Fool Moon starts off slowly with a series of events that rather closely mirrors the beginning of the previous book. An angry encounter with Murphey, a confrontation with Marcone, disparaging behavior from the local cops and some humorous interactions with the skull, Bob, all stuff we already experienced in Storm Front. The pace does pick up about halfway through the book at which point I found myself getting caught up in the story, but my enjoyment was frequently interrupted by certain aggravating aspects of the storytelling.

I think what irritated me the most were Murphey’s frequent angry attacks against Dresden, which came across as irrational and unprofessional, as well as Dresden’s constant self-recrimination, which I quickly got tired of. I found myself wondering why these issues are just coming up now between Murphey and Dresden if the two of them have been working together for years.

I was also annoyed by Dresden’s need to repeatedly rehash the current situation, unnecessarily reminding us of the fact that it’s up to him to protect Murphey and why. Nor did I appreciate Dresden’s long-winded reflections on magic or good and evil just when things were getting heated up. And rather than sounding philosophical I thought these monologues just sounded cheesy; like he was trying too hard to come across as deep and sensitive.

My magic. That was at the heart of me. It was a manifestation of what I believed, what I lived. It came from my desire to see to it that someone stood between the darkness and the people it would devour. It came from my love of a good steak, from the way I would sometimes cry at a good movie or a moving symphony. From my life. From the hope that I could make things better for someone else, if not always for me.


There's more magic in a baby's first giggle than in any firestorm a wizard can conjure up, and don't let anyone tell you any different."

I admit that Fool Moon was a step up from Storm Front, in terms of the story being more interesting and exciting, but I’m still not seeing what it is about these books that are drawing so many readers. The writing is not particularly impressive and the only character that I found remotely compelling is the crime lord, Marcone. I’m not sure if I could have gotten through the book without the help of James Marster’s dulcet tones and I'm not particularly tempted to pick up the next book in the series. So as far as I can see, the mystery of Harry Dresden's appeal still remains a mystery.


Wednesday, July 14, 2010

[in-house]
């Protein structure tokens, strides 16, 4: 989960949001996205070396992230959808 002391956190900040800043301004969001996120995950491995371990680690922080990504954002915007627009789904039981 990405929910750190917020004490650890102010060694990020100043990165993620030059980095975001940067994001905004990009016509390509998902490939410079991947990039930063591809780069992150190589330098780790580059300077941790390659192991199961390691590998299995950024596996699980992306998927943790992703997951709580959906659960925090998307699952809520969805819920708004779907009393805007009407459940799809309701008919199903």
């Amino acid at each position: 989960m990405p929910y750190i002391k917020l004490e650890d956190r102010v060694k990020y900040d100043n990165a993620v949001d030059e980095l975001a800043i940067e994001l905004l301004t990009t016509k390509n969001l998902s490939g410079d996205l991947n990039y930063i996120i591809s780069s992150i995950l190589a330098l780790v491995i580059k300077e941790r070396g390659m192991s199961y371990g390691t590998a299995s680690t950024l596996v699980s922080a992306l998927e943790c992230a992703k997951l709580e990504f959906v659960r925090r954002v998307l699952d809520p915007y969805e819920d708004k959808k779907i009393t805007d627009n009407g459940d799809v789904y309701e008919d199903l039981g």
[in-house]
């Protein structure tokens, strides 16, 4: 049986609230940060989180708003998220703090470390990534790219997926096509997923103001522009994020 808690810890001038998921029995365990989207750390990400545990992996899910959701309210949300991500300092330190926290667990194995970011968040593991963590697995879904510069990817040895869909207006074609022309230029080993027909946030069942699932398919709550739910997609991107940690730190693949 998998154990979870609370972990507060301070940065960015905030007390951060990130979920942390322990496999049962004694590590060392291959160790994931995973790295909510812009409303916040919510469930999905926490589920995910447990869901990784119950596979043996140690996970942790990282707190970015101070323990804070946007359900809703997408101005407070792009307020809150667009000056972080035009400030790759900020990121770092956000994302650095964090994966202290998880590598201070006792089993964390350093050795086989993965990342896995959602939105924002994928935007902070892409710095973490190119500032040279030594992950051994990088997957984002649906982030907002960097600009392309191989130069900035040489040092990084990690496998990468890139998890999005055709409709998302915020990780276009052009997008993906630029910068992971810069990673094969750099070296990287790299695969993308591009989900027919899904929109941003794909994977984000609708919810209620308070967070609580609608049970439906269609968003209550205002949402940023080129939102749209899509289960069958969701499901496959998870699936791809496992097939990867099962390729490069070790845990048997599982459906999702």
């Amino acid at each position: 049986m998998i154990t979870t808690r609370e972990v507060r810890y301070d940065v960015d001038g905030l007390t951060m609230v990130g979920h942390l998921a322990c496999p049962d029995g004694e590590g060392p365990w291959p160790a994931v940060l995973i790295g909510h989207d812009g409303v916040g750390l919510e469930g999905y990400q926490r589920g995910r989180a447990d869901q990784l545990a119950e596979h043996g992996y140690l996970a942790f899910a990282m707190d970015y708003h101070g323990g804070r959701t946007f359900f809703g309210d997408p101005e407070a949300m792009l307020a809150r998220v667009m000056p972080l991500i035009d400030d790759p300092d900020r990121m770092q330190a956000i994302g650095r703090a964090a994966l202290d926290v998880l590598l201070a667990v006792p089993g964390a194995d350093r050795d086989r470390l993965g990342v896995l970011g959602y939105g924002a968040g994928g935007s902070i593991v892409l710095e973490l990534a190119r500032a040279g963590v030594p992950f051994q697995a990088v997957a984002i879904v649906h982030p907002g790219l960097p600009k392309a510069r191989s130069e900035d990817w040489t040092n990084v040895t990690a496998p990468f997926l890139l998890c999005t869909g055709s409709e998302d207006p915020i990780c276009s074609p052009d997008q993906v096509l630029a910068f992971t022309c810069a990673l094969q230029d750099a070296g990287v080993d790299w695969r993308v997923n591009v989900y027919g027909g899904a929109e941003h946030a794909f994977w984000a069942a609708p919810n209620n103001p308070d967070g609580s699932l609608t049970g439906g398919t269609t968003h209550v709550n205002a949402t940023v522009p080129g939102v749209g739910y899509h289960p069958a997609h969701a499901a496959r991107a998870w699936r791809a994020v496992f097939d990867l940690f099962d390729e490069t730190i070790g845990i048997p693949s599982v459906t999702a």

Favorite Fictional Character: Chrestomanci

Posted by Simcha 9:41 AM, under | 5 comments

Favorite Fictional Character
Hosted by Ryan at Wordsmithonia

If you are a regular reader of my blog than you are likely to have noticed that I've been reading a lot of Diana Wynne Jones's books lately, and you might have also picked up on my great affection for one of her characters in particular, The Chrestomanci.

Chrestomanci is actually the official title for the powerful sorcerer who is employed by the government to supervise all of the world's magic users. But only those rare magicians with nine lives are powerful enough to someday take on the position of Chrestomanci. The Chrestomancis' are usually discovered by the current Chrestomanci when they are just children and by then they have often unknowingly used up many of their extra lives.

There is actually no one book that provides the full story of the current Chrestomanci, Christopher Chant, though each book in the series adds a little bit more to the picture of who the Chrestomanci is, slowly piecing together a memorable and unique character.

We first meet Chrestomanci as an adult, in the book Charmed Life, where he managed to make a real impression on me even though his role in that book is rather limited. Though it is there that I fell in love with his unintentional humor, his penchant for fancy robes and his deceivingly vague manner that belies his quick wits and vast intelligence. Plus he is handsome too. And whenever there is a crisis the Chrestomanci can be summoned by having his name called three times, at which point he will wander into the scene in a bewildered manner that confuses those who have called him for help, though he does quickly take charge of the situation, solving the current disaster.